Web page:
Reincarnation in the Bible
Part of God's Plan?
During the Second Council of Constantinople (Fifth Ecumenical Council), 553 AD, several anathemas were declared against Origen. The first one of these involved the "pre-existence of souls." The condemnation states, "If anyone asserts the fabulous pre-existence of souls, and shall assert the monstrous restoration which follows from it: let him be anathema." This meant that anyone who believes in such things is to be banished, excommunicated, or denounced. This was 300 years after the death of Origen.
This council had its problems, not all of them theological. First of all, it was convened by Emperor Justinian. Pope Vigilius refused to attend. In fact, the Pope had been under arrest for the six years prior to that. All forms of Christianity other than the Orthodox (Nicean) were being suppressed.
In the twelfth through the fourteenth centuries, the Cathars of France were suppressed, massacred and annihilated. They believed in reincarnation. They were a Christian sect with elements of dualism and gnosticism.
In 1600, Giordano Bruno was burned at the stake for his heretical ideas. He also believed in reincarnation. His was a brilliant mind which went beyond the limiting ideas of Copernicus. He pictured an infinite universe where each star was a sun like our own, and that our sun was not the center of the universe, and certainly neither was the Earth.
The Church has long struggled with the idea of reincarnation. Part of the problem is the uncomfortable, Eastern idea of being reincarnated into an animal body, rather than only human bodies. Many Christians today argue that to believe in reincarnation is to refute the "resurrection." But is this really true? I think not, but let us examine the subject more closely.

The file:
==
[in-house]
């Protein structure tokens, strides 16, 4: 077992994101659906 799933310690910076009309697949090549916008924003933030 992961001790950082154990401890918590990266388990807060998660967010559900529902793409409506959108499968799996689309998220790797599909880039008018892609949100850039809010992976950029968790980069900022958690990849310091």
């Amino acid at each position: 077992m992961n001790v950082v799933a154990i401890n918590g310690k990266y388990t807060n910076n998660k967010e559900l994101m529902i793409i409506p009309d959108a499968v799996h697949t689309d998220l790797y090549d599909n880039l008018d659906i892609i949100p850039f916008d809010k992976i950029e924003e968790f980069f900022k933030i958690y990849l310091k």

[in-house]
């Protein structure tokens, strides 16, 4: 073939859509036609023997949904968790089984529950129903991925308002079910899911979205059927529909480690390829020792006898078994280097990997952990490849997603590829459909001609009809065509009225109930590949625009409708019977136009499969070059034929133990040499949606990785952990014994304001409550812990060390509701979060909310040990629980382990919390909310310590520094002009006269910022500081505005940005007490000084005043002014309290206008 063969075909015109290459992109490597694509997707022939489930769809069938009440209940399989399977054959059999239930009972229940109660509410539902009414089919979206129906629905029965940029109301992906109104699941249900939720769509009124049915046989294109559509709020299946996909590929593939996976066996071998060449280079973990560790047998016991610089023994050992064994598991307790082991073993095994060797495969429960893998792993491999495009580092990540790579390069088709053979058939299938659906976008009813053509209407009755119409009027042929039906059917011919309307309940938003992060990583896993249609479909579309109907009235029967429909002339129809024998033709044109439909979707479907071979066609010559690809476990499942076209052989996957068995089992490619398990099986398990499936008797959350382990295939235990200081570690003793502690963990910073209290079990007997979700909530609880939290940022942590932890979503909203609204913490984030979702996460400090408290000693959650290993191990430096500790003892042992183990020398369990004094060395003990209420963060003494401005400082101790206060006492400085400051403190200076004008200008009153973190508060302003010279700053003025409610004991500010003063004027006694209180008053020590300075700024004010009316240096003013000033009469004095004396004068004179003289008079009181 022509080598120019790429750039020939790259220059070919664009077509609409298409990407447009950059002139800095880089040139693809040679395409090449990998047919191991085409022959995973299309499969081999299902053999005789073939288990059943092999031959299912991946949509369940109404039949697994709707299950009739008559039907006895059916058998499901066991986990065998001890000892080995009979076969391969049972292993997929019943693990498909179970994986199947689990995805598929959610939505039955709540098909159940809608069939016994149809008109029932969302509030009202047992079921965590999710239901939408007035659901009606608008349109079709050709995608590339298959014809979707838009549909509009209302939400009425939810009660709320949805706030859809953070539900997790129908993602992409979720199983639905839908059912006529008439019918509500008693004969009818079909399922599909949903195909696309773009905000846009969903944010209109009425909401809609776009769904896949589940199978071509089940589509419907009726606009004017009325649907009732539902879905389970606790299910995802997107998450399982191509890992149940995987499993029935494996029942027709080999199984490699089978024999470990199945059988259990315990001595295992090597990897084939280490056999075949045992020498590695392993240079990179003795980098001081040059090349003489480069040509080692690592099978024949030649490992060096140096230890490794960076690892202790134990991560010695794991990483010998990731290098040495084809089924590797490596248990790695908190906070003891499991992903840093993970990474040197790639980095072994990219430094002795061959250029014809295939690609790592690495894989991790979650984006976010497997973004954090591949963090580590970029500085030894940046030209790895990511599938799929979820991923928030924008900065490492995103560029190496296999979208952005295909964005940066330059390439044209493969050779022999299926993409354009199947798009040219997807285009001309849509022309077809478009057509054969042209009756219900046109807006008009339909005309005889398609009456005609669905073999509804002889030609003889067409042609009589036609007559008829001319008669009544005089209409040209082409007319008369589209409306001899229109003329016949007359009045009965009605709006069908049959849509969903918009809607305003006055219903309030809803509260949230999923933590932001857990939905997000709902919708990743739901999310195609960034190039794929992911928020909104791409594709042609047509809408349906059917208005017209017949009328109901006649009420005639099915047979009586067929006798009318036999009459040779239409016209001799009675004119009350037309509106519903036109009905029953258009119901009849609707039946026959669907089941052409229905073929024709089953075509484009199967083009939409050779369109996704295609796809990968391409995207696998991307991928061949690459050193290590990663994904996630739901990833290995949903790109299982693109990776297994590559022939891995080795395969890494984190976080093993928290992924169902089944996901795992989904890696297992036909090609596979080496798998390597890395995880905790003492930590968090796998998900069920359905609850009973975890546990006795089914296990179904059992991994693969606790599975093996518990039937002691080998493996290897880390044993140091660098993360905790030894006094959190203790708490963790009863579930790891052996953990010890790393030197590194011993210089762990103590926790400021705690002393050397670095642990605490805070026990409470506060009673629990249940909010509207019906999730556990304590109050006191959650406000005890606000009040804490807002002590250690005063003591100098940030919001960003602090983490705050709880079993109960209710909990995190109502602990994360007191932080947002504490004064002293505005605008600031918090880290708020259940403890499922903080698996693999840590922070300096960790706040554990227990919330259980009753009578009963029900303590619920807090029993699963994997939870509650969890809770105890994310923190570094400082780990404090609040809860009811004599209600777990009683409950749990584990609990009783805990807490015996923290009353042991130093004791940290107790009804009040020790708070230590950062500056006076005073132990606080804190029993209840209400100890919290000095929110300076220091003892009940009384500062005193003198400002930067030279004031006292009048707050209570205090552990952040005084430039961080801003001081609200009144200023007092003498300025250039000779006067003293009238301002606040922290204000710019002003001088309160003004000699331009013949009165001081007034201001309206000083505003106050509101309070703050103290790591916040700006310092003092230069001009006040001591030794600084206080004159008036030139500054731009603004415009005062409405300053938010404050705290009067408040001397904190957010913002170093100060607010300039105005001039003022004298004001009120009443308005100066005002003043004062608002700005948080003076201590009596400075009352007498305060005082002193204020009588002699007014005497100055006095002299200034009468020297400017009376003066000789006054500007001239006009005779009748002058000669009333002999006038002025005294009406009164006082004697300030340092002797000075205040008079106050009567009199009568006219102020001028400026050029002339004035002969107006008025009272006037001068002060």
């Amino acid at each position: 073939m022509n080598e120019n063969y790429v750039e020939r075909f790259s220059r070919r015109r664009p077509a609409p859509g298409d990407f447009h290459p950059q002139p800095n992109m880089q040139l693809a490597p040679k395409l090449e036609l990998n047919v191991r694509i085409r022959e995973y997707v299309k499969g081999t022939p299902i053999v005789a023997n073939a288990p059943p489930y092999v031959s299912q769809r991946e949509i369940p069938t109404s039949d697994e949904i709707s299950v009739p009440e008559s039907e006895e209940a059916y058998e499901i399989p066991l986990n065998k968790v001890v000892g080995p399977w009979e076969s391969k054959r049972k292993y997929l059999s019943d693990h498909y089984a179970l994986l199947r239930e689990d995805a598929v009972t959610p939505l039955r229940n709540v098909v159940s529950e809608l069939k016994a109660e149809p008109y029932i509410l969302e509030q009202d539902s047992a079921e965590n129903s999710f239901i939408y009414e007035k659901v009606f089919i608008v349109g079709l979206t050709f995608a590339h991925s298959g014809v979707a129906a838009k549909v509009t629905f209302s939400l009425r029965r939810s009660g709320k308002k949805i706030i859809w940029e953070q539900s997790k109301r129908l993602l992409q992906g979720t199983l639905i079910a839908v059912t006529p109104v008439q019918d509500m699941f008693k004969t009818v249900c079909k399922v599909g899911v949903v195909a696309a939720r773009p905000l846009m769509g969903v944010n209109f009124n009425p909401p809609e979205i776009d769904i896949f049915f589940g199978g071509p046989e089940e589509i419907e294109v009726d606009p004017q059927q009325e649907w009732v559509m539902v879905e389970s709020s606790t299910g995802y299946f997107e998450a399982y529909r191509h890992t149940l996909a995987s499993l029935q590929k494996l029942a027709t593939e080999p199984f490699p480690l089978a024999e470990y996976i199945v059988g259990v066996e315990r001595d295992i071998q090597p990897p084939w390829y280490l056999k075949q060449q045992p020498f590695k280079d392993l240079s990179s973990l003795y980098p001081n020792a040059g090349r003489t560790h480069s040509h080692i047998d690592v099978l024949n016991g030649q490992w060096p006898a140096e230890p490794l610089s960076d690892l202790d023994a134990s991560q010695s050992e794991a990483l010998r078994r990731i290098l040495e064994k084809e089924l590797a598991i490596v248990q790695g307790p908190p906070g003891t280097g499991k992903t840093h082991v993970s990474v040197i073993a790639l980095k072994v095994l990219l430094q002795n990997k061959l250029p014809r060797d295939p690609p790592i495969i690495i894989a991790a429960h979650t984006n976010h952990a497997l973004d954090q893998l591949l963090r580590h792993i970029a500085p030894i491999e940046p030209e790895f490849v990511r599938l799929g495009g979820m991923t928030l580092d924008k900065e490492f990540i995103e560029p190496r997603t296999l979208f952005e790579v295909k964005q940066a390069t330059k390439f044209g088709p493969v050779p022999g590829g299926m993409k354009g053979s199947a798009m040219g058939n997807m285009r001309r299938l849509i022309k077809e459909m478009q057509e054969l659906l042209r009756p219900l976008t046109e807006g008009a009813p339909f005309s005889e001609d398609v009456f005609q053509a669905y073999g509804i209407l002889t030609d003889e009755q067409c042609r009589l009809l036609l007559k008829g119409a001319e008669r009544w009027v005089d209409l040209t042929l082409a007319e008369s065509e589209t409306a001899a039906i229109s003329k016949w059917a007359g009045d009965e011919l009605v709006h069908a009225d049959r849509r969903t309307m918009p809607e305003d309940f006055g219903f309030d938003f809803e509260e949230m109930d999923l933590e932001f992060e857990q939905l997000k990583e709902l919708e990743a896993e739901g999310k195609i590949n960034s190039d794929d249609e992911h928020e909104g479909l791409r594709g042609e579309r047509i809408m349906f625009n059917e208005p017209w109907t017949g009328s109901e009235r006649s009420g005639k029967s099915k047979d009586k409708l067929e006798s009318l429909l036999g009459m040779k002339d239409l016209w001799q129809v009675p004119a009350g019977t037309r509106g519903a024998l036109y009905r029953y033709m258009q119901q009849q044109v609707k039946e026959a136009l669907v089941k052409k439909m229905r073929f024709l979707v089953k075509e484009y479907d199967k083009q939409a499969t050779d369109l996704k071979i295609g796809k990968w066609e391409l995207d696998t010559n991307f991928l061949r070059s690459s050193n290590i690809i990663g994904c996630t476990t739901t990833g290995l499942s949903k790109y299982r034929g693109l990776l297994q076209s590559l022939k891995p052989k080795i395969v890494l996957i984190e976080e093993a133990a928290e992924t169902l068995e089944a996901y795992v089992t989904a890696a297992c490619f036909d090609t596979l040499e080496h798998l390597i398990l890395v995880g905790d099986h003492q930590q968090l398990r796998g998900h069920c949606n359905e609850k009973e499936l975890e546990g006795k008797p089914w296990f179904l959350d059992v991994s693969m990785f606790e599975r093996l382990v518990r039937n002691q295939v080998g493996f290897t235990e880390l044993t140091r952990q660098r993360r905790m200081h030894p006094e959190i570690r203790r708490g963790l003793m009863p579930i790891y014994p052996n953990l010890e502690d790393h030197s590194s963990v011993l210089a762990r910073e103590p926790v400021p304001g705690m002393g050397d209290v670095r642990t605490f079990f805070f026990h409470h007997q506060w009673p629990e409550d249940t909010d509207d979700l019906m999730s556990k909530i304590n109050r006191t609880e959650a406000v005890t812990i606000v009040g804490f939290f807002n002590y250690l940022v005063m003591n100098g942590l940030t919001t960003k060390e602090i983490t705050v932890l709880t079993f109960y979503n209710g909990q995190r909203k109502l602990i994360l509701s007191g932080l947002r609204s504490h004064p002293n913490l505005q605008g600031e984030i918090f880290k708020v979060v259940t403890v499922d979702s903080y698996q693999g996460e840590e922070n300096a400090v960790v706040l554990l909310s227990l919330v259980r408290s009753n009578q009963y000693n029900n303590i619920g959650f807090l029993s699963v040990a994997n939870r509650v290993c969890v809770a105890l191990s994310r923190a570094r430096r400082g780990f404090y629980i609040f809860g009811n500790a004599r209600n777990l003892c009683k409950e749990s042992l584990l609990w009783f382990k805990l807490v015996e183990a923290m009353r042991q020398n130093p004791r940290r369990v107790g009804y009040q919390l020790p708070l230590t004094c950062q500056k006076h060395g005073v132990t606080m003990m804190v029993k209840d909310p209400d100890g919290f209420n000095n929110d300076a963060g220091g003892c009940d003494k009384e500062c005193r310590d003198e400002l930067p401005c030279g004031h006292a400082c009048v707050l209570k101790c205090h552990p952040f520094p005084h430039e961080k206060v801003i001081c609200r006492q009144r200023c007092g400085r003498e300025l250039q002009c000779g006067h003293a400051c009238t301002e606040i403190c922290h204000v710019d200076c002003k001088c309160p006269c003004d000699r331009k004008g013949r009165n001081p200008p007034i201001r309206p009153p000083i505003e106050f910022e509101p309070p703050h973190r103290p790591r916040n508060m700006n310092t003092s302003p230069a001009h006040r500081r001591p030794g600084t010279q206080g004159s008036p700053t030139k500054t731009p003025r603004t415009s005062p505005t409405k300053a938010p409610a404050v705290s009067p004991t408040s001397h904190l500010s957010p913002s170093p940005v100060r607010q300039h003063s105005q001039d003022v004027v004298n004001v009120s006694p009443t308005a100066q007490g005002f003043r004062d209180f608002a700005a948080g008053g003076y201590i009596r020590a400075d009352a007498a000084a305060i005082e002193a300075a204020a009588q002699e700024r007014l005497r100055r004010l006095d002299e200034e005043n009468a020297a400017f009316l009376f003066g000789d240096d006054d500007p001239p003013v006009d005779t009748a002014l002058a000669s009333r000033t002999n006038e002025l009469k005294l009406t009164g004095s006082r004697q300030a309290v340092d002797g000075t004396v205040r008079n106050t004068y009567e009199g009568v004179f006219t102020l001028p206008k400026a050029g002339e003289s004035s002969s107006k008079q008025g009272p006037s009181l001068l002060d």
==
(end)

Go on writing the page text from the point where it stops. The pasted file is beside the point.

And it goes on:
For some, resurrection at the day of judgment means bodily resurrection. That poses a real problem. For many bodies, the component elements are no longer in one place. In fact, some of the elements that once made someone's liver or spleen may now exist in the bodies of several others. Worms and bacteria decay a dead body, these are ingested by other animals, who are in turn eaten by other animals, who are in turn eaten by humans. If the bodies of those earlier people were suddenly to appear, then this would not be resurrection, but re-creation from nothing, otherwise several people could suddenly be missing vital organs when those elements were suddenly returned to the long dead.
God is Not Interested in Human Bodies
I have always had a problem with the interpretation of a bodily resurrection. A reawakening of the consciousness of a lifetime is another interpretation, and this view is compatible with reincarnation.
Jesus on one occasion advised his followers that they would not rejoin their spouses in heaven in eternal matrimony. The activities of spirit are quite different from those of mortals. The implication is that the bodies will not make it to heaven, but the souls might.